Suggested solutions for park planning and infrastructure
Park(IT) shuttle terminal
A paved parking area catered to shoppers visiting Carmel’s charming Barnyard Shopping Village renders a stretch of compacted and paved hardscape virtually useless to the community, as ample parking for the Barnyard exists closer to its entries. This relatively derelict site exhibits potential to be repurposed as a shuttle terminal for ParkIT, a grassroots effort to develop shuttle service to Ishxenta's various tracts. Changing the proposed location of the ParkIT terminal allows the space to find increased use value, while preserving Marathon Flats for its temporary use as a base for annual Big Sur Marathon operations and allowing further considerations for how this space might function as a park rather than a parking lot.
Carmel River estuary art history and restoration
This series of views follows the Monterey Peninsula coastline South along Carmel Beach and into the Carmel River estuary, which is scheduled for riparian restoration work in the coming years as Ishxenta State Park opens in phases.
The mouth of the Carmel River has been acknowledged as a crucial ecosystem and resource. The following studies in repeat imagery aim to discuss its significance as a particularly beautiful and historically relevant location.

Carmel-by-the-Sea, William Keith, 1905
In Keith’s rendering, small mounds and large cypress trees provide a gentle slope down to Carmel Beach. Carmel River Beach and Point Lobos are in the background.
This viewshed is located on 17-Mile Drive in Del Monte Forest, home of Pebble Beach Golf Resort and an entire unincorporated community of residents who enjoy gated access to roughly half of the peninsula’s extruded area. Access to 17-mile drive is around $20 for visitors. Tour buses make the trip around Del Monte Forest daily.

Carmel Bay, William Keith, n.d.
The view toward Carmel Point would suggest that Keith was likely near where present-day Ocean Avenue meets the beach. That he was seemingly halfway up a hill would suggest that he was further back into what is now the surrounding neighborhood. Neither are evident, Carmel Beach remains much as it was before colonizers arrived.
Old Pines at Monterey, Pedro De Lemos, 1921
De Lemos may have taken license in describing the proximity of the pine groves in the distance in order to allow them more characteristic formlines- difficult to capture by woodblock relief printmaking process.
Greek agrarian aesthetics were popular in Carmel advertising and theatre at the time. The graphic nature of carving fits well with the Arts & Crafts influences and increasing modernity.

Monterey Peninsula Scene, Harry Stuart Fonda, (Carmel River Estuary), 1907
Not only is Fonda painting from the spot Jo Mora’s map (see: p.42) would recommend, this is the location of the ‘Crespi Cross’, a large crucifix installed along a trail at Carmel River State Beach (now Ishxenta) commemorating the Portola expidition’s ‘discovery’ of the Monterey peninsula (see: p.35).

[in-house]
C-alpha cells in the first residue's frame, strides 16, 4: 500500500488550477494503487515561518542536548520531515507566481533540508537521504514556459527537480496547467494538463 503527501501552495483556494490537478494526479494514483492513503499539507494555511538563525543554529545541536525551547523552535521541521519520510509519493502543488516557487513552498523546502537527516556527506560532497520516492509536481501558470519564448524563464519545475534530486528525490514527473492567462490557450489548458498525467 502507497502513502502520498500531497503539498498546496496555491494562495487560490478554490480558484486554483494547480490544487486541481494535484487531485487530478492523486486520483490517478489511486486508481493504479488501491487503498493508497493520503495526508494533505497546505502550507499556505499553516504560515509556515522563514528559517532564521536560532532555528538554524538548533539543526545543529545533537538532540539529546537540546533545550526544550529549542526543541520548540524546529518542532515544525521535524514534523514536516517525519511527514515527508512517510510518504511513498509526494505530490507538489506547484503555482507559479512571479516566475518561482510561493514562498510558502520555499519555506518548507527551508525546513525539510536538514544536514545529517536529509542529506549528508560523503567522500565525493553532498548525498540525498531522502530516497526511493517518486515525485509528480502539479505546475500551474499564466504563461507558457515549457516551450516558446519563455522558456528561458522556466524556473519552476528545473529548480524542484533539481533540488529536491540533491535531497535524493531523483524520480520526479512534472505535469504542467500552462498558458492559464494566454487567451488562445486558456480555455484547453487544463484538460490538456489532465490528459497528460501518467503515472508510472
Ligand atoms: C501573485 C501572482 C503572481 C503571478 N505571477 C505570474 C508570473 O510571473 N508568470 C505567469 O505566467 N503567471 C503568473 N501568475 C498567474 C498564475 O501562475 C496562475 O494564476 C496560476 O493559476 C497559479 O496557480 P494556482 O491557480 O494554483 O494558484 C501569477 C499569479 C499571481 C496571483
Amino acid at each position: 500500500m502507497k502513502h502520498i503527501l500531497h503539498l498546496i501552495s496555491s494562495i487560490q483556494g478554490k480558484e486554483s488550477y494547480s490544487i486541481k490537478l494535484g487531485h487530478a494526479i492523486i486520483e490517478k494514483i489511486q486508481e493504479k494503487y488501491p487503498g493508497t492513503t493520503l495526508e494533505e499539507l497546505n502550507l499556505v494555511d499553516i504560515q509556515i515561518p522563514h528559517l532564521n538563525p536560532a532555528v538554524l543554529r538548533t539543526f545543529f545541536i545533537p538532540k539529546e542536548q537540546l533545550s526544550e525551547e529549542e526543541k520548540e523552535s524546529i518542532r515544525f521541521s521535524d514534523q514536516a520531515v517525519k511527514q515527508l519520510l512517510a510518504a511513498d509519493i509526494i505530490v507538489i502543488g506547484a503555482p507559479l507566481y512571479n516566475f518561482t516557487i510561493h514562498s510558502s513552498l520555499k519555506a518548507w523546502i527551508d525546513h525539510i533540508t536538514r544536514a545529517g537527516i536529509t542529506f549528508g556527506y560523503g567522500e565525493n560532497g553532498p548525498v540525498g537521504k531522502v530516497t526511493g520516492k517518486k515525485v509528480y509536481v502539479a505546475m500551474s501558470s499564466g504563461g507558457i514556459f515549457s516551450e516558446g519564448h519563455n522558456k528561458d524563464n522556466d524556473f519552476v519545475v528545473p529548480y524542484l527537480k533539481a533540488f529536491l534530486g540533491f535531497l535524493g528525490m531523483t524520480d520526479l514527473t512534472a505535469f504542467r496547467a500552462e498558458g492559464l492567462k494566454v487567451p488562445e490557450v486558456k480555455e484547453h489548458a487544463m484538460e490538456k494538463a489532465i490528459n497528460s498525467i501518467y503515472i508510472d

A pipe that channels water to the Carmel Area Wastewater District’s treatment plant (visible in the marker drawing above, to right) is scheduled to be buried along with other riparian restoration actions, as per F.R.E.E, a project involving a number of private and public clients and organizations.

Carmel River Looking Toward Mission, Arthur Vachell, n.d. 
Vachell’s view turns inland along the Carmel River toward Carmel Valley. Mission San Carlos Borromeo de Carmelo has been composed centrally in a triptych, with the highest mountain peak to the Southeast realigned to enhance the dramatic effect of the solitary mission. This is likely the most obstructed view due to vegetative growth at the property line of Mission Ranch, which lives on as a hotel and restaurant.
Palo Corona Regional Park / The Discovery Center
The Discovery Center is a wing of the clubhouse built for former land occupants, Rancho Canada Golf Club, around 1970. In 2016, their golf courses were acquired by a coalition of local and state organizations to be preserved as public park lands. The former clubhouse is now occupied as Monterey Peninsula Regional Parks District offices
and as a third party wedding venue. Closed indefinitely for COVID-19, The Discovery Center is currently vacant and unprogrammed, exposing it as a valuable asset with potential to host, preserve and continue a rich local art tradition. Re-imagining The Discovery Center as an arts and cultural space central to the area’s parks and historic sites merges landscape observation and preservation, enabling the community around it it to create tangible histories and preserve their parks and green spaces.
Artist-in-Residency programs, practiced widely by the National Park Service, encourage such creative ownership and information dissemination.
Accessibility to Carmel area parks and other resources is limited by a lack of safe and navigable pedestrian walkways. Compliance with American Disabilities Act standards for materials, sizing, grade and transitions could mean that a number of Monterey-Salinas Transit bus stops should be rebuilt and connected to the destinations where they arrive.
The images above show the current MST stop at Palo Corona Regional Park, which drops visitors off on the shoulder of a 55 mile-per-hour road with no tools or cues for wayfinding. Adding a small section of paved sidewalk and a simple shade structure would allow users of all abilities to experience Ishxenta State Park and other local destinations like Palo Corona Regional Park.

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